Map of USA NH.svg
August 27 1692 English After the county of Hampshire in England.[64]
New Jersey
Map of USA NJ.svg
April 2 1669 French (ultimately from Old Norse) After Jersey[65] (the largest of the British Channel Islands), birthplace of one of the colony's two co-founders, Sir George de Carteret.[65] The state was established under the name of New Caeserea or New Jersey because the Roman name of the island was thought to have been Caesarea.[66][67] The name "Jersey" most likely comes from the Norse name Geirrs ey meaning "Geirr's Island".[68]
New Mexico
Map of USA NM.svg
November 1 1859 Nahuatl via Spanish Mēxihco via Nuevo México A calque of Spanish Nuevo México.[69] The name Mexico comes from Nahuatl Mēxihca, the Aztec people who founded the city of Tenochtitlan(pronounced /meːˈʃiʔko/).[70][71] Its literal meaning is unknown, though many possibilities have been proposed such as that the name comes from the God Metztli,[72] or that it means "navel of the moon".[73]
New York
Map of USA NY.svg
October 15 1680 English After the then Duke of York (later King James II of England). Named by then King Charles II of England, James II's brother.[74] The name "York" is derived from its Latin name Eboracum (via Old English Eoforwic and then Old Norse Jórvík), apparently borrowed from Brythonic Celtic *eborakon, which probably meant "Yew-Tree Estate".[75] See also York#Toponymy for more information.
North Carolina
Map of USA NC.svg
June 30 1686 Latin via English (ultimately from Frankish) Carolus via Carolana After King Charles I of England.[76] The name Charles came itself from Frankish karl "man, husband".[77]
North Dakota
Map of USA ND.svg
November 2 1867 Sioux dakhóta "Ally" or "friend",[62] after the Dakota tribe.[78]
Ohio
Map of USA OH.svg
April 19 1785 Seneca via French ohi:yo’ [79] "Large creek",[43] originally the name of both the Ohio River and Allegheny River.[80] Often incorrectly translated as "beautiful river",[81] due to a French mistranslation.[29]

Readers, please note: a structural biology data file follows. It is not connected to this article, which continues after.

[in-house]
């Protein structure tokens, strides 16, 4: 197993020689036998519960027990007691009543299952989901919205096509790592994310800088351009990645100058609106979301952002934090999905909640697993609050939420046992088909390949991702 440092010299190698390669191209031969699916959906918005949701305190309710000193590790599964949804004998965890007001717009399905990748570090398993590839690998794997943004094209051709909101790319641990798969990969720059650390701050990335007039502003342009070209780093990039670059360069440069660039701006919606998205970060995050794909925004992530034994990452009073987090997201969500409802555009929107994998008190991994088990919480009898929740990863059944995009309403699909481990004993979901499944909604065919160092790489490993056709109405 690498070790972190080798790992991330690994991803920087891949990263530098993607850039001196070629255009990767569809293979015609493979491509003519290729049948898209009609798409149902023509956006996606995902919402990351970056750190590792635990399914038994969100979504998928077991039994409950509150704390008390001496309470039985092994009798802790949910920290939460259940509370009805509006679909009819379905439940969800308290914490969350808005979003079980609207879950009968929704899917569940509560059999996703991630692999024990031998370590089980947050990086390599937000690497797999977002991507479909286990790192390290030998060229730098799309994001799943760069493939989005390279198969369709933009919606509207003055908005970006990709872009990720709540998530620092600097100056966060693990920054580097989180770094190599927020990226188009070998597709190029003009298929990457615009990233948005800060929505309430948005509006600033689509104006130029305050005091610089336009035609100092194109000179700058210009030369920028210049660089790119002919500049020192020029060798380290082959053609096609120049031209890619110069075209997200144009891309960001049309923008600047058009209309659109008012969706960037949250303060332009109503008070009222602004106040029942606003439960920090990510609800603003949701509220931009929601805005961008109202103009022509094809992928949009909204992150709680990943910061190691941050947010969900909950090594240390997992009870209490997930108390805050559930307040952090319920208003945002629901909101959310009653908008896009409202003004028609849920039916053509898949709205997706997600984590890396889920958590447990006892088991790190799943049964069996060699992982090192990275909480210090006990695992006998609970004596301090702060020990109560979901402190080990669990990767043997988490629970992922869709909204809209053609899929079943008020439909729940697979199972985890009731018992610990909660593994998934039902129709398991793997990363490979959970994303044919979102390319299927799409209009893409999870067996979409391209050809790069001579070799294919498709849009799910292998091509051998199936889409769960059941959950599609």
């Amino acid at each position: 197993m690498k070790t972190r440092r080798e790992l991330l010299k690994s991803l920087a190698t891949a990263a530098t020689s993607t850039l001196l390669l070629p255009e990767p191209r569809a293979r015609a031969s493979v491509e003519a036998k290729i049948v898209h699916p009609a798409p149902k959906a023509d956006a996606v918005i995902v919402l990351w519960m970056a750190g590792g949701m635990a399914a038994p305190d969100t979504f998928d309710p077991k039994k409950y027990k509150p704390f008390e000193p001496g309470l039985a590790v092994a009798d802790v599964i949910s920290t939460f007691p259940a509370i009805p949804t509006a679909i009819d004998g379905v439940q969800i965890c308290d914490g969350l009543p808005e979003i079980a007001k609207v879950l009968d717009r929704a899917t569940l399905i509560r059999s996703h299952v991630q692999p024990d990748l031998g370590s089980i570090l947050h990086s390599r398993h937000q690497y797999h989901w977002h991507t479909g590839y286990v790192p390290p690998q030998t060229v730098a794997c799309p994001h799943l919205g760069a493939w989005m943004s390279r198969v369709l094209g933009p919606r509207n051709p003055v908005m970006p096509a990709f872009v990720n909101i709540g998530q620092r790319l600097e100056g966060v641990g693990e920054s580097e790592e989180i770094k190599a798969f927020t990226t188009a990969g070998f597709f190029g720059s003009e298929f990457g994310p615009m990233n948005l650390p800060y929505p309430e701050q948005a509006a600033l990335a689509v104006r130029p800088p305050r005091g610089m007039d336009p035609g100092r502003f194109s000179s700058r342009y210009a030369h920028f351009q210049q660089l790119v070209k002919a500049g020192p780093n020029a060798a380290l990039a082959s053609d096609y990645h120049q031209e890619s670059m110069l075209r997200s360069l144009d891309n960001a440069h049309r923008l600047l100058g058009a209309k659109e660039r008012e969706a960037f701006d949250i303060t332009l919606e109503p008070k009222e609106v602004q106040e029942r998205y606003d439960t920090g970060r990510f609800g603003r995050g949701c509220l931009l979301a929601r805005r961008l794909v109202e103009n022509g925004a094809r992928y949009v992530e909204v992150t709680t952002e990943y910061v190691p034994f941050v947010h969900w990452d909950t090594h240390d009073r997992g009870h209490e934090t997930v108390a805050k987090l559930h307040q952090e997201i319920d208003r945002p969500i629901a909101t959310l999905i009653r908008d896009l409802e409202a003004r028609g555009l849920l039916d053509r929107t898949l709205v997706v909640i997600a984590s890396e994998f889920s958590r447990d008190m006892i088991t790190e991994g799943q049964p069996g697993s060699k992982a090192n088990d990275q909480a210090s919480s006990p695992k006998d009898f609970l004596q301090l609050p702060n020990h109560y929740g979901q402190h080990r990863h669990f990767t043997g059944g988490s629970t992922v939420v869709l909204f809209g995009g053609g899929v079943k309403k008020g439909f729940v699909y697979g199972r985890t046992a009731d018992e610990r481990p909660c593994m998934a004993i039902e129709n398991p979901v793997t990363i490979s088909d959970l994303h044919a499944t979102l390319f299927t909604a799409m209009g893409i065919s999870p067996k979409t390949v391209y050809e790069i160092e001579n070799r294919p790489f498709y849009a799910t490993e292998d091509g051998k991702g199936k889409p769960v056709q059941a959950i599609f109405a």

Oklahoma
Map of USA OK.svg
September 5 1842 Choctaw okla + homa Devised as a rough translation of "Indian Territory"; in Choctaw, okla means "people", "tribe", or "nation", and homa- means "red", thus: "Red people".[14][82]
Oregon
Map of USA OR.svg
July 20 1860 Connecticut Pidgin Algonquian wauregan "Beautiful".[83][84] First named by Major Robert Rogers in a petition to King George III.[85]
See also: Oregon (toponym)
Pennsylvania
Map of USA PA.svg
March 8 1650 Welsh and Latin Penn + silvania "Penn's woods", after Admiral William Penn.[86] The name "Penn" comes from Pennaeth which is the Welsh word for "head".[87]
Rhode Island
Map of USA RI.svg
February 3 1680 Dutch roodt eylandt "Red island", referring to Aquidneck Island.[88] The Modern Dutch form of the phrase is "rood eiland".
Greek ῾Ρόδος For a resemblance to the island of Rhodes in the Aegean Sea.[88]
South Carolina
Map of USA SC.svg
November 12 1687 Latin via English (ultimately from Frankish) Carolus via Carolana After King Charles I of England.[89] The name Charles came itself from Frankish karl "man, husband".[77]
South Dakota
Map of USA SD.svg
November 2 1867 Sioux dakhóta "Ally" or "friend". See North Dakota, above.
Tennessee
Map of USA TN.svg
May 24 1747 Cherokee ᏔᎾᏏ tanasi Tanasi (in Cherokee: ᏔᎾᏏ) was the name of a Cherokee village;[90] the meaning is unknown.[91]
Texas
Map of USA TX.svg
June 30 1827 Caddo via Spanish táyshaʔ via Tejas "Friend",[92] used by the Caddo to refer the larger Caddo nation (in opposition to enemy tribes). The name was borrowed into Spanish as texa, plural texas, and used to refer to the Caddo Nation.[93]
Utah
Map of USA UT.svg
December 20 1877 Western Apache via Spanish yúdah via yuta From the Spanish designation for the Ute people, yuta, in turn perhaps a borrowing from Western Apache yúdah meaning "high"[94] (not, as is commonly stated,[95] "people of the mountains"[96] and not[97] from the Ute's own self-designation [nutʃi̥] (plural [nuːtʃiu]), as suggested by J. P. Harrington).[98][99]
Vermont
Map of USA VT.svg
September 27 1721 French vert + mont "Green mount" or "Green mountain"; vert in French means "green", and mont means "mount" or "mountain".[100]
Virginia
Map of USA VA.svg